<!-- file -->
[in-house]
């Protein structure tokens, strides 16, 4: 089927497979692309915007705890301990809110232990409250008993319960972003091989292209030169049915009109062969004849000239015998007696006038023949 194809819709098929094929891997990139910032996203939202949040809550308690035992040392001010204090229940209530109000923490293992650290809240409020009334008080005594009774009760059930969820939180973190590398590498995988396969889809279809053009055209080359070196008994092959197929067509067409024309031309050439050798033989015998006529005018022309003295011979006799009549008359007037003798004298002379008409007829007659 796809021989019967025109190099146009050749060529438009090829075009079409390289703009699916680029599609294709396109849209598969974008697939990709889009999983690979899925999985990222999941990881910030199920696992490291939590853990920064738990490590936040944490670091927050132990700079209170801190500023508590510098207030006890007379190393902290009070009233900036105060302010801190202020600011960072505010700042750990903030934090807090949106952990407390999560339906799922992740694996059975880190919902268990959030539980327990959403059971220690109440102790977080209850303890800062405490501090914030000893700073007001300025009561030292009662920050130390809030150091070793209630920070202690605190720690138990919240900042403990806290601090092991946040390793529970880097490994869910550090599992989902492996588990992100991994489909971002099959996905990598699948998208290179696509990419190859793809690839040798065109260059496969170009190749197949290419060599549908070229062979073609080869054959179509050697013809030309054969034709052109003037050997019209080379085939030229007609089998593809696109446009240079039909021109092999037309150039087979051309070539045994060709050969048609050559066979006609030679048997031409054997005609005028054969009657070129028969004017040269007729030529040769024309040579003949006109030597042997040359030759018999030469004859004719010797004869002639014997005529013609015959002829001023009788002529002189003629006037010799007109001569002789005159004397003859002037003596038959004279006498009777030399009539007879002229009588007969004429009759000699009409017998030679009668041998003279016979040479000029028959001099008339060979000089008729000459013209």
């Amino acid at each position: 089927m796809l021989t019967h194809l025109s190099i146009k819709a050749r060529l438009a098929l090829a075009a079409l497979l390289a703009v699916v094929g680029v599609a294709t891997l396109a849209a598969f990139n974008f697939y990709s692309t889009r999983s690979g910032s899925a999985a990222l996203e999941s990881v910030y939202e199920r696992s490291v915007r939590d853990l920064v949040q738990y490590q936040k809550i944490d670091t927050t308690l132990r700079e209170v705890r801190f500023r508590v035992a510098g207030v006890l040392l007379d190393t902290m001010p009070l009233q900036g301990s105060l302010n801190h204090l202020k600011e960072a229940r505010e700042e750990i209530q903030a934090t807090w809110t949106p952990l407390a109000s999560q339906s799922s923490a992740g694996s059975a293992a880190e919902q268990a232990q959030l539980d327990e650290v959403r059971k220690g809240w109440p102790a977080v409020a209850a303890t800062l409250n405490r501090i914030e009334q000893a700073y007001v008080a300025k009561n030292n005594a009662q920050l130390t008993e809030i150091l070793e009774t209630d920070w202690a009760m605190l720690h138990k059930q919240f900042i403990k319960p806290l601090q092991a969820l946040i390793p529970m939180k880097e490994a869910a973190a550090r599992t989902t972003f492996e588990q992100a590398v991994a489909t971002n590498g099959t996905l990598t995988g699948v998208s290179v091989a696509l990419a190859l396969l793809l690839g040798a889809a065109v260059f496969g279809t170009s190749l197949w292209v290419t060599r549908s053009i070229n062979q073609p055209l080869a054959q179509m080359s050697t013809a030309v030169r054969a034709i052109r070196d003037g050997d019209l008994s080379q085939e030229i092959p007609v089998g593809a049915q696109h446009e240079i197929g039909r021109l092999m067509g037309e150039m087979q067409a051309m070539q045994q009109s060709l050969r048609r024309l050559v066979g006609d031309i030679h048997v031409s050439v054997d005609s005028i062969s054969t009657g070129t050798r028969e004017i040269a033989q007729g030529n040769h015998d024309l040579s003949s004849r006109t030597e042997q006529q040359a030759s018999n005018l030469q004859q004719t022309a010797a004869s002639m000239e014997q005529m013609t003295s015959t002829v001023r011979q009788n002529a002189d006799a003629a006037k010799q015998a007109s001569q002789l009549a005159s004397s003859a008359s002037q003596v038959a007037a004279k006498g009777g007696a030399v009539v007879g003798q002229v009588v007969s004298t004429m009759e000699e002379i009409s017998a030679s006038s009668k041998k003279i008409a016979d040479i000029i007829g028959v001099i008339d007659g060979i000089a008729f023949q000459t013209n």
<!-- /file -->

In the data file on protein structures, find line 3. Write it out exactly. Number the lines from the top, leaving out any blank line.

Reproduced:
């Amino acid at each position: 089927m796809l021989t019967h194809l025109s190099i146009k819709a050749r060529l438009a098929l090829a075009a079409l497979l390289a703009v699916v094929g680029v599609a294709t891997l396109a849209a598969f990139n974008f697939y990709s692309t889009r999983s690979g910032s899925a999985a990222l996203e999941s990881v910030y939202e199920r696992s490291v915007r939590d853990l920064v949040q738990y490590q936040k809550i944490d670091t927050t308690l132990r700079e209170v705890r801190f500023r508590v035992a510098g207030v006890l040392l007379d190393t902290m001010p009070l009233q900036g301990s105060l302010n801190h204090l202020k600011e960072a229940r505010e700042e750990i209530q903030a934090t807090w809110t949106p952990l407390a109000s999560q339906s799922s923490a992740g694996s059975a293992a880190e919902q268990a232990q959030l539980d327990e650290v959403r059971k220690g809240w109440p102790a977080v409020a209850a303890t800062l409250n405490r501090i914030e009334q000893a700073y007001v008080a300025k009561n030292n005594a009662q920050l130390t008993e809030i150091l070793e009774t209630d920070w202690a009760m605190l720690h138990k059930q919240f900042i403990k319960p806290l601090q092991a969820l946040i390793p529970m939180k880097e490994a869910a973190a550090r599992t989902t972003f492996e588990q992100a590398v991994a489909t971002n590498g099959t996905l990598t995988g699948v998208s290179v091989a696509l990419a190859l396969l793809l690839g040798a889809a065109v260059f496969g279809t170009s190749l197949w292209v290419t060599r549908s053009i070229n062979q073609p055209l080869a054959q179509m080359s050697t013809a030309v030169r054969a034709i052109r070196d003037g050997d019209l008994s080379q085939e030229i092959p007609v089998g593809a049915q696109h446009e240079i197929g039909r021109l092999m067509g037309e150039m087979q067409a051309m070539q045994q009109s060709l050969r048609r024309l050559v066979g006609d031309i030679h048997v031409s050439v054997d005609s005028i062969s054969t009657g070129t050798r028969e004017i040269a033989q007729g030529n040769h015998d024309l040579s003949s004849r006109t030597e042997q006529q040359a030759s018999n005018l030469q004859q004719t022309a010797a004869s002639m000239e014997q005529m013609t003295s015959t002829v001023r011979q009788n002529a002189d006799a003629a006037k010799q015998a007109s001569q002789l009549a005159s004397s003859a008359s002037q003596v038959a007037a004279k006498g009777g007696a030399v009539v007879g003798q002229v009588v007969s004298t004429m009759e000699e002379i009409s017998a030679s006038s009668k041998k003279i008409a016979d040479i000029i007829g028959v001099i008339d007659g060979i000089a008729f023949q000459t013209n």